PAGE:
A bird was singing from the hillside in Embudito Canyon. I stopped to listen so I could locate it – and then suddenly a yellow Lab rounded the corner, sniffed at the edge of the trail and then scurried into the brush for a few minutes before returning. It was a gorgeous dog that was licensed. My first thought was that it was lost since I didn’t see anyone around. My next thought was concern for potential nesting Scaled and Gambel’s Quail since I had seen a couple of Gambel’s Quail hustling through the underbrush a little further down the trail and the males had begun calling from territory.
When I rounded the bend, a woman appeared with another dog and two leashes in her hands. She didn’t seem concerned that her dog had run ahead of her. I stopped, as I always do when dogs are running off leash. If one should try to jump up in friendly greeting, I want to have both feet firmly planted on the ground.
“I thought perhaps the dog was lost,” I suggested.
“Oh, no, I like to let them run free up here,” she answered nonchalantly.
“Dogs are supposed to be on leash,” I responded. “It’s the law.”
“Well, I figured this was a good location for them to exercise and explore,” she stated and then called them to put their leashes on.
This is a typical interaction I have when encountering people walking their dogs off leash. Most folks also assure me that their dogs are friendly – which is beside the point.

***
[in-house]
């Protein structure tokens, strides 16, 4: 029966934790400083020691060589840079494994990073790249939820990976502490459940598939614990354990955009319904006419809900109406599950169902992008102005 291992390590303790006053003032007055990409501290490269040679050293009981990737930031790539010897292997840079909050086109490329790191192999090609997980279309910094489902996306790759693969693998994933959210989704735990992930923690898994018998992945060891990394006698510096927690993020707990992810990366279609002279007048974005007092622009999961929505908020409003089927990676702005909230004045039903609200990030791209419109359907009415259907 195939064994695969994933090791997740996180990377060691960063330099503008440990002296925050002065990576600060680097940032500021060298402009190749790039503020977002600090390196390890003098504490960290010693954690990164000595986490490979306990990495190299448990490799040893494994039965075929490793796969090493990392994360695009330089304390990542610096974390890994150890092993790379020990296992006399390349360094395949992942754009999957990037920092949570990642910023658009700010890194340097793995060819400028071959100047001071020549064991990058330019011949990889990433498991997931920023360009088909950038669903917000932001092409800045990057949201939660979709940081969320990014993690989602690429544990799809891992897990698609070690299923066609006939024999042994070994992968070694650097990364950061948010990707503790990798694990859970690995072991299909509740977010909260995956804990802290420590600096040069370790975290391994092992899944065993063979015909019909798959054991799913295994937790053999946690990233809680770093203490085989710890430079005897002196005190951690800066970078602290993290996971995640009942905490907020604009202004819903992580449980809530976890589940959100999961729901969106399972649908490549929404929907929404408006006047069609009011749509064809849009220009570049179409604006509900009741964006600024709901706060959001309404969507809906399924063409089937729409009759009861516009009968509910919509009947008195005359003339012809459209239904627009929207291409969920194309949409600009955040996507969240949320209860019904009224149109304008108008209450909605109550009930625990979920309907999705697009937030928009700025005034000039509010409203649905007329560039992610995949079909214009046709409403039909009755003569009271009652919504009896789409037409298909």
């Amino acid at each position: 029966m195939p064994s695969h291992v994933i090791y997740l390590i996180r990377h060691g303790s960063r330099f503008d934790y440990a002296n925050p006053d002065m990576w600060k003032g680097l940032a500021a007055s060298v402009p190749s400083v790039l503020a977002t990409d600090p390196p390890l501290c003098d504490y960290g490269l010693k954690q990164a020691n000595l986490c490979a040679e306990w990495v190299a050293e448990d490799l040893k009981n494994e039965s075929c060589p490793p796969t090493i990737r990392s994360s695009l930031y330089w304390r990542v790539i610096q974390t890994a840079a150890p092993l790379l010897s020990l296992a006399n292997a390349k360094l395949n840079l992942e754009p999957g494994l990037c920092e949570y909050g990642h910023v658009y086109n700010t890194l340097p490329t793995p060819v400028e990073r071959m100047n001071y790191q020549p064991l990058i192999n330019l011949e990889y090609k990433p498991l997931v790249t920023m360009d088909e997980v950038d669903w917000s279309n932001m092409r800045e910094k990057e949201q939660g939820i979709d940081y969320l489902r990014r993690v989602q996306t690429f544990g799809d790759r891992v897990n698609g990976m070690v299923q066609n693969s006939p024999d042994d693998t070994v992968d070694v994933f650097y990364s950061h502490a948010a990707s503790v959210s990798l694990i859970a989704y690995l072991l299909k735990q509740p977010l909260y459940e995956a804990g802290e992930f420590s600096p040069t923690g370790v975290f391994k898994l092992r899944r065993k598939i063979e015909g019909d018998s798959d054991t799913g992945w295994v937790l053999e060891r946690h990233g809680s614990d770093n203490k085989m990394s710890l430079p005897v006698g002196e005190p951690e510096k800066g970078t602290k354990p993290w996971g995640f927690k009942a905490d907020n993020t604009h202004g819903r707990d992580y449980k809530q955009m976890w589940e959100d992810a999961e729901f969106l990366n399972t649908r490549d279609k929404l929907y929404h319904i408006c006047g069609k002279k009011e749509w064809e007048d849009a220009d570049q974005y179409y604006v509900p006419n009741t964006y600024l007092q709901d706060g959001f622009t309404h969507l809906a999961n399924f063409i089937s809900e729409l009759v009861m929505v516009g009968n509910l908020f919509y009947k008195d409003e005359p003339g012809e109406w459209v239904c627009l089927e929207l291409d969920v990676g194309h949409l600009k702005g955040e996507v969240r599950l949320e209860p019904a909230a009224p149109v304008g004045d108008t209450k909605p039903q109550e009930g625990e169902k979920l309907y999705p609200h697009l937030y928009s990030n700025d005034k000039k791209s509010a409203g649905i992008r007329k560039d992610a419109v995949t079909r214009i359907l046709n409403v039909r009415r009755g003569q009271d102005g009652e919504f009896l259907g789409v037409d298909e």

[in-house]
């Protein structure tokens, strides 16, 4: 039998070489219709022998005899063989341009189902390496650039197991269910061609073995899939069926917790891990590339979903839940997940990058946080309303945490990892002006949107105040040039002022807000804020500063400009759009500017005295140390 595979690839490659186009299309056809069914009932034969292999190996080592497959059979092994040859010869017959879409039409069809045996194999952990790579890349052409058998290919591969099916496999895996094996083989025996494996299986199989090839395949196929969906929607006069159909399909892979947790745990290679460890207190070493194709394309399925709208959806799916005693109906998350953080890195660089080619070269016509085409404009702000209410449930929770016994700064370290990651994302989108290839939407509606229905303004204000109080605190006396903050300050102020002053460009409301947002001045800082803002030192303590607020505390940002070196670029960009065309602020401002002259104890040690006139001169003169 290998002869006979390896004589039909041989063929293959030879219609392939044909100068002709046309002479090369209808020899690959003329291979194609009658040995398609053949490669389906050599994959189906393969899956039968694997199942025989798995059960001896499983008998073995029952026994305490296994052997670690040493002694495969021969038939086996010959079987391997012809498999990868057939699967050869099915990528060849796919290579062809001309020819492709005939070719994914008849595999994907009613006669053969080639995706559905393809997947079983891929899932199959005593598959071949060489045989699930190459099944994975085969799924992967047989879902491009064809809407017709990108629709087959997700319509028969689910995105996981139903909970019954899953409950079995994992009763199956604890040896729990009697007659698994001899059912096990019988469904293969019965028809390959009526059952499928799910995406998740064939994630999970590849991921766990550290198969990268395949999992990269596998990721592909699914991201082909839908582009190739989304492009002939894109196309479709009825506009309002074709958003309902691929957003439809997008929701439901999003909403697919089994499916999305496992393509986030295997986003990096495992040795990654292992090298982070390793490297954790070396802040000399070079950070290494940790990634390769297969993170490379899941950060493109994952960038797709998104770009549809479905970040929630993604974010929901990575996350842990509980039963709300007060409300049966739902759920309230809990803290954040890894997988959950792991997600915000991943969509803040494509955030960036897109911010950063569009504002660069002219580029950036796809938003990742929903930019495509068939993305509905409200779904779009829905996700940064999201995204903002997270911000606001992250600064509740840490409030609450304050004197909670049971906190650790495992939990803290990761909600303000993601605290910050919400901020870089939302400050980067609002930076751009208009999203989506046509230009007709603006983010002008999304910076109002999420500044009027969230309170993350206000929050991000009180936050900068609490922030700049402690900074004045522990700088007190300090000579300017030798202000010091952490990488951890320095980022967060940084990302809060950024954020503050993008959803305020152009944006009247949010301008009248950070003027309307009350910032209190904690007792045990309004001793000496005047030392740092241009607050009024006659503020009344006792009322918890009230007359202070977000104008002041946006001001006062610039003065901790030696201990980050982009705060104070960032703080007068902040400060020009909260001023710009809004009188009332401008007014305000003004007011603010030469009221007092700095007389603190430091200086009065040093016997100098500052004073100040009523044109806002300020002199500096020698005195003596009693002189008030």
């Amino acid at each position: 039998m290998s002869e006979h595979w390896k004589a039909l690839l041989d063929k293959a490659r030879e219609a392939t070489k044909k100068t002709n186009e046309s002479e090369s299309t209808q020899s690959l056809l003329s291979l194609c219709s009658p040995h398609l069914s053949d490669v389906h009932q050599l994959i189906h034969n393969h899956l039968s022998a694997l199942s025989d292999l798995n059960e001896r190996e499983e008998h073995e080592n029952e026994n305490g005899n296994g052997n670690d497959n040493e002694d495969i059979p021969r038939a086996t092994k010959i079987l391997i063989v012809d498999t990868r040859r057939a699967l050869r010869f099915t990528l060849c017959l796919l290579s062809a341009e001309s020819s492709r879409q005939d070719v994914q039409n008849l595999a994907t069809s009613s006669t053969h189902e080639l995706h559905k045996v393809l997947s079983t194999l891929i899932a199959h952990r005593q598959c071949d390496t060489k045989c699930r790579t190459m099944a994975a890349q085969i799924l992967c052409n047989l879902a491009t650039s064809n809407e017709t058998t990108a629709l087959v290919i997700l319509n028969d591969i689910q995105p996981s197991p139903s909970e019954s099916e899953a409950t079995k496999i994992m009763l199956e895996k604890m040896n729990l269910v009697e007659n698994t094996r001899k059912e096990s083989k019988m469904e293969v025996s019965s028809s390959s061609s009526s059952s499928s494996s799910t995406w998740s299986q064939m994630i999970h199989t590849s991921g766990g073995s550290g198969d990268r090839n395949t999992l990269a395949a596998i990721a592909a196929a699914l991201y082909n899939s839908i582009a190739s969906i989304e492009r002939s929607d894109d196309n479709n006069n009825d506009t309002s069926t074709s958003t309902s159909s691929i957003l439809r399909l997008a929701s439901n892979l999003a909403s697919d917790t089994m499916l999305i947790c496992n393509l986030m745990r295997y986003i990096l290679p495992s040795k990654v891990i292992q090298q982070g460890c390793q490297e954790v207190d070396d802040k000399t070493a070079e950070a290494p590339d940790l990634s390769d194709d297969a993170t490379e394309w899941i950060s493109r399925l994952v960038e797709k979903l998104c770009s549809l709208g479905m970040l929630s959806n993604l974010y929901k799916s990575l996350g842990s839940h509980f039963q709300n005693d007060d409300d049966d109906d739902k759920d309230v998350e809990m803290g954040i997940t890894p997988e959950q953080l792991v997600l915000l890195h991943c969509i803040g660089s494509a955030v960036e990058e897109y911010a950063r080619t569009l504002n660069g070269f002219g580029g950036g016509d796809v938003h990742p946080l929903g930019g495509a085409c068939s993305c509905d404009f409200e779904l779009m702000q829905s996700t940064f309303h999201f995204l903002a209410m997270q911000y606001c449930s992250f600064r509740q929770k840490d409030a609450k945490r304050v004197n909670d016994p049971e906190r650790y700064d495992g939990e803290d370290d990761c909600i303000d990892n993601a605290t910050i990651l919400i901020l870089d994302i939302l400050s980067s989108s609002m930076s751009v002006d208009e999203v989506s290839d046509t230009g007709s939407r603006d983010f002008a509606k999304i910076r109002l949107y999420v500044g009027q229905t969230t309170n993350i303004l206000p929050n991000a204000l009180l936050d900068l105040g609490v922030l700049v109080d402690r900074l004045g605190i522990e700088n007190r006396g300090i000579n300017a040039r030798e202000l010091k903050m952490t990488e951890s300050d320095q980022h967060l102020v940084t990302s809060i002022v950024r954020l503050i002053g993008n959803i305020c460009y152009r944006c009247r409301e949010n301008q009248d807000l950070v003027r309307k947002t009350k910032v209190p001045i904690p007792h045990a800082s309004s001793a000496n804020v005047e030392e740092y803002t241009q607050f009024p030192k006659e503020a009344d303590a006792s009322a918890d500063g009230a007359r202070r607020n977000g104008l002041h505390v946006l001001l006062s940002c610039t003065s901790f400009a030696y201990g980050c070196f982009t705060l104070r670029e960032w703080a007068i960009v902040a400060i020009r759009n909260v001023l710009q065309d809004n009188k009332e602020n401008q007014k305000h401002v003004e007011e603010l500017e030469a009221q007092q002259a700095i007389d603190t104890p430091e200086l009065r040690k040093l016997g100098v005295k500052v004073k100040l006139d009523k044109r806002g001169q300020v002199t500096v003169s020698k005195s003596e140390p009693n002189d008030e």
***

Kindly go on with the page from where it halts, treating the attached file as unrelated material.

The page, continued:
I frequently encounter people who take their dogs to spots along the Rio Grande bosque so their dogs can romp in the river. I observed this dog having a grand time frolicking – and chasing the gulls while its owner entered into the frolic.
Soon Canada Geese will start sitting on nests along the river, and Ring-necked Pheasants will brood their young nearby in the bosque.
I often try to point out hazards to the dog rather than the wildlife. When the weather is warmer, I express my concern about rattlesnakes. In the mountains, I might ask whether they know what our form of poison ivy looks like, especially when it is just starting to leaf out, and am able to point it out to them,
along with the comment that I would hate to the dog get it on its fur and then transmit it to them. Or, I might ask if they are aware that there are bears in the area.